Anecdotal reports from fellow truckers on the horse-show circuit suggest my old Dodge V10 gas engine, which gets a whopping nine miles per gallon when towing a trailer – 10 if you’re going downhill with the wind behind you. Stacks up pretty well against some of the other engines out there, diesel or otherwise. It’s no shirker in the pulling department either.
Now Ford has introduced its EcoBoost technology, a gas engine that boasts both power and economy.
“Truck customers should think of the EcoBoost truck engine as a gas-powered engine with diesel-type capability and characteristics,” said Jim Mazuchowski, Ford’s V6 engines program manager. “The twin turbochargers and direct injection give it the broad, flat torque curve that makes towing with a diesel so effortless – and hard acceleration so much fun.”
Ford says this patented engine delivers fuel-economy gains of up to 20 per cent and a reduction of CO2 emissions of up to 15 per cent compared to larger, less-efficient engines. According to Ford, it has more than enough juice to tow a fully loaded three-horse trailer or a 30-foot boat.
It also ranks higher in its towing capacity than the 5.3L to 5.7L V8’s made by its competitors in the light duty truck market.
The fuel economy for the 3.5 litre V6 4×2 model is rated at 22 miles per gallon on the highway and 16 in the city combined with 365 horsepower, torque of 420 pounds, a maximum towing capacity of 11,300 pounds and a maximum payload of 3,060 pounds.
I was curious to check out this fuel economy claim for myself. So I burned up a tank of fuel over the course of a weekend on straight highway driving with no trailer attached.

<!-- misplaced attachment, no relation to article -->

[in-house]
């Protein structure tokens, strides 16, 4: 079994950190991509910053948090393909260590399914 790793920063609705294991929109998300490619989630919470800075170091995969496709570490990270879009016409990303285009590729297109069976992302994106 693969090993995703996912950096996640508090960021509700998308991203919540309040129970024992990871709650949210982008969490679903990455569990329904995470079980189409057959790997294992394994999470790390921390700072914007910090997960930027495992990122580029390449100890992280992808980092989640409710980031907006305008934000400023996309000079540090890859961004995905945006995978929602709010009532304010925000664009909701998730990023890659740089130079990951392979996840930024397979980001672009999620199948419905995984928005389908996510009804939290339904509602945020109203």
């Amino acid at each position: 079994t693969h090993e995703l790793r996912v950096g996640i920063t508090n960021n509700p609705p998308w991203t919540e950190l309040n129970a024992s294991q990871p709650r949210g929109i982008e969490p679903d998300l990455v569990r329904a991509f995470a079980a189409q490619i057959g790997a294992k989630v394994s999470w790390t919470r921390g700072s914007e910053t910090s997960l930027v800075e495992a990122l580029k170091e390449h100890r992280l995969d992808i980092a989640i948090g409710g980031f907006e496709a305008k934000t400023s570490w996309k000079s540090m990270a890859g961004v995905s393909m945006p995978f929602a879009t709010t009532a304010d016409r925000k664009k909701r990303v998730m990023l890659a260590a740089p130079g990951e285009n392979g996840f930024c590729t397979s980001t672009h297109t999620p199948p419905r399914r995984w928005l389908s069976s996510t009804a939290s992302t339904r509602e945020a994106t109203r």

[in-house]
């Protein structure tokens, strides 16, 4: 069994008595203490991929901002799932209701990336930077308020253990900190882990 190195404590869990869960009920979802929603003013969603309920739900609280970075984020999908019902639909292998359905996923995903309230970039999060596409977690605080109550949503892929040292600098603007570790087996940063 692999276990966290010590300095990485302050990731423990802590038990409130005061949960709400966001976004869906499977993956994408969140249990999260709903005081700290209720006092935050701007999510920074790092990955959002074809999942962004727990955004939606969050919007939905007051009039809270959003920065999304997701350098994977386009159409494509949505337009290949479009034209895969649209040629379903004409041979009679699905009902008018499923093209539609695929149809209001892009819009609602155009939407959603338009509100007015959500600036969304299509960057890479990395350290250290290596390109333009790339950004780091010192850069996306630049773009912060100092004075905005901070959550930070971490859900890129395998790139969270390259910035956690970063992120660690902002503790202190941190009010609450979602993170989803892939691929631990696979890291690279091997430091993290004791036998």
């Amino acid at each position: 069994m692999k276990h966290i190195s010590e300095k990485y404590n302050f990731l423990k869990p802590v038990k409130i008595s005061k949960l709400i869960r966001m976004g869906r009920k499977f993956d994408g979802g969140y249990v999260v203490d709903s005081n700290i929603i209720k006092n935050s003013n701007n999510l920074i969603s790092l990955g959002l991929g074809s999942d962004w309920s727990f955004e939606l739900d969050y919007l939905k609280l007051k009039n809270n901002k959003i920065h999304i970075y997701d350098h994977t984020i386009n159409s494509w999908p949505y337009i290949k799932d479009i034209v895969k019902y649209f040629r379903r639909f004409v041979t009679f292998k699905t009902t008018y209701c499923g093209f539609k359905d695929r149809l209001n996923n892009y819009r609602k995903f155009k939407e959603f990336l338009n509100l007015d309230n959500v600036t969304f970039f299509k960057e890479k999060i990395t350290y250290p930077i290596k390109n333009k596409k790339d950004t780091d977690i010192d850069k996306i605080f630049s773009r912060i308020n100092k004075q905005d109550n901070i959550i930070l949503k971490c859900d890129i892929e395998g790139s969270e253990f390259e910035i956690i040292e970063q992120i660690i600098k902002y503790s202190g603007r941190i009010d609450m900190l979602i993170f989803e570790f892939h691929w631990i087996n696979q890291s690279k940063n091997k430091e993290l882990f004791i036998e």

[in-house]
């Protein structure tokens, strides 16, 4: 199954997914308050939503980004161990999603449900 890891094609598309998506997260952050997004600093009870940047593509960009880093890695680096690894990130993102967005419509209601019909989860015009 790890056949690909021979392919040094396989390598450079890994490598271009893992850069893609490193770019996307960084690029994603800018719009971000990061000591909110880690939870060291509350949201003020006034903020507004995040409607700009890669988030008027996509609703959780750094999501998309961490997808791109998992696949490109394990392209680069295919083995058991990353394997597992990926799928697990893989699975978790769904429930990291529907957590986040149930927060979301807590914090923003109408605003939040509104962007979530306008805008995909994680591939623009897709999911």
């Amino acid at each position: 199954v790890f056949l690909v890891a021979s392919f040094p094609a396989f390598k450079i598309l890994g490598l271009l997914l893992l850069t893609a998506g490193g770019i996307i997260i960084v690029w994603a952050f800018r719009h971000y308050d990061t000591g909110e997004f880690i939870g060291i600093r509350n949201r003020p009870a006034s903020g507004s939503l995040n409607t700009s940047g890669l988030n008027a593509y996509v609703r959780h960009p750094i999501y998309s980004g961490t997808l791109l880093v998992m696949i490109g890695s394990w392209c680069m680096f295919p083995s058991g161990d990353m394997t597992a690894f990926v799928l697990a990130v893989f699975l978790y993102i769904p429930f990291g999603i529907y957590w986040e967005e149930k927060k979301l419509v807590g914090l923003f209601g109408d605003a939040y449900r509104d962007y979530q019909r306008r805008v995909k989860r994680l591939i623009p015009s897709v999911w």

They lied. Instead of 22 mpg, I was getting 23 mpg and sneaking close to 24 mpg, provided I behaved myself and set the cruise control at just under the speed limit. And I was driving the 4×4 model.
I had some assistance in this test drive from a male co-pilot, who insisted we needed to check out its acceleration capacity, because, you know, on busy two-lane highways like we have in rural Manitoba, you can’t waste time when passing other vehicles.
This truck passed that test with flying colours.
But how does it tow?
The week-long test drive coincided with a scheduled trip to the vet for one of my horses. Backing up to hook up the trailer was a breeze with the rearview assist screen. It must be noted, however, that I manage just fine with my other truck, and that’s with a slide-in camper blocking my view. I could see those skills dissipating rapidly with this kind of technology at my disposal.
Pulling onto the highway I had the sense that I was in a little truck towing a big load. But to be fair, I’m accustomed to a three-quarter ton.
This little engine picked up highway speed with no complaints. The fuel consumption increased, but still came in at a respectable 13 mpg.
For the record, it looks pretty sharp too. Parking a decked-out $65,000 truck in my driveway for a few days had the neighbours speculating that I’d either experienced a change in my social status – or my social life.
Ford might be onto something here. I could see this vehicle having appeal in the traditional light-duty truck market, whether it is with farmers or recreational haulers.
My advice to Ford would be to buy lots of advertising, especially in farm newspapers. But maybe wait until next year. I have a hunch the best target for marketing new trucks this year will be to people who have boats.